Law changes will be introduced to New Zealand’s parliament early next year to pave the way for banning branding on cigarette and tobacco packets.
The Smoke-free Environments (Tobacco Products and Packaging) Amendment Bill has been lodged and is ready for a first reading soon after parliament resumes in the new year, Associate Health Minister Tariana Turia says.
It will then be open for public comment.
The law change will mean tobacco packets cannot carry company branding or images.
“Removing tobacco company colours, logos and other marketing ploys designed to make tobacco products glamorous and attractive is an important step in reducing the uptake of smoking,” Ms Turia said.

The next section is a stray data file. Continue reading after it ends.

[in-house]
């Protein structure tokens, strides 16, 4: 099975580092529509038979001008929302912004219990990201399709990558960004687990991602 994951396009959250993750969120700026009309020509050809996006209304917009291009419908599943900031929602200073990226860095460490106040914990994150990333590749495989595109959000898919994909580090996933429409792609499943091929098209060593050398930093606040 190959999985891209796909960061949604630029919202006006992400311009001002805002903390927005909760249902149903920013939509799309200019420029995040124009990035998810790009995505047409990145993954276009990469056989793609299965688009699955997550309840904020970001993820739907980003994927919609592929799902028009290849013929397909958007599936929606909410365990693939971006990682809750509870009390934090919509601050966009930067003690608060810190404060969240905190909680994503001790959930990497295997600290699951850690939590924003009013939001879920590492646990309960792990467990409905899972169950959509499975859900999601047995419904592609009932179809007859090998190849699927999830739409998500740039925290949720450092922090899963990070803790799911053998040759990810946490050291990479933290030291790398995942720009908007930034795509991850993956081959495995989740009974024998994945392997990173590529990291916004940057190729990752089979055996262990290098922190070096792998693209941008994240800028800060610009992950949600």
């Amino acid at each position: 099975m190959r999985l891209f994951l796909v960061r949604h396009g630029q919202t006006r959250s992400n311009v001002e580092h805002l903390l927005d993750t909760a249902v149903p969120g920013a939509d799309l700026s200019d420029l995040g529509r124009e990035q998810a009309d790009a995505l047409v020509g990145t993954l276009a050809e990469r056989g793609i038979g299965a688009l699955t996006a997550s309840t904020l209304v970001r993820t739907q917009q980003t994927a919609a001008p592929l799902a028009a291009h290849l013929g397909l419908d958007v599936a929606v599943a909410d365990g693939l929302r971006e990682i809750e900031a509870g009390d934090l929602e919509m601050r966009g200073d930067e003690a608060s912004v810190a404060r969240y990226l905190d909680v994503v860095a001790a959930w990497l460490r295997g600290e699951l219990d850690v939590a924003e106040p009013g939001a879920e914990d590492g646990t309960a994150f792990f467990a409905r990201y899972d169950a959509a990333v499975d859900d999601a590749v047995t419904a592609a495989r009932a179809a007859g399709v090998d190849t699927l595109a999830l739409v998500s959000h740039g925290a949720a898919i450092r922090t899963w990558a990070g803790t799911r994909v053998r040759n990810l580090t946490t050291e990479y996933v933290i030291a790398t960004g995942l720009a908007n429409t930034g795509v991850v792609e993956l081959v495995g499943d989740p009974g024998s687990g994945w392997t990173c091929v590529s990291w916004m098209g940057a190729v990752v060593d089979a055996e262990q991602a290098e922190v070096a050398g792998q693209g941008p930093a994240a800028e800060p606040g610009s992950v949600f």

She was confident New Zealand would not break any World Trade Organisation rules by banning branding.
However, she and officials were keeping a close eye on the WTO challenge to Australia’s plain packaging regime.
The tobacco industry is expected to resist the law change.
A study of the impact of Australia’s ban, introduced in October last year, says there’s an early indication that plain packaging is associated with lower smoking appeal and more urgency to quit among adult smokers.
But British American Tobacco New Zealand says there has been a steady decline in smoking in both countries over the past 10 years and the ban has had no effect.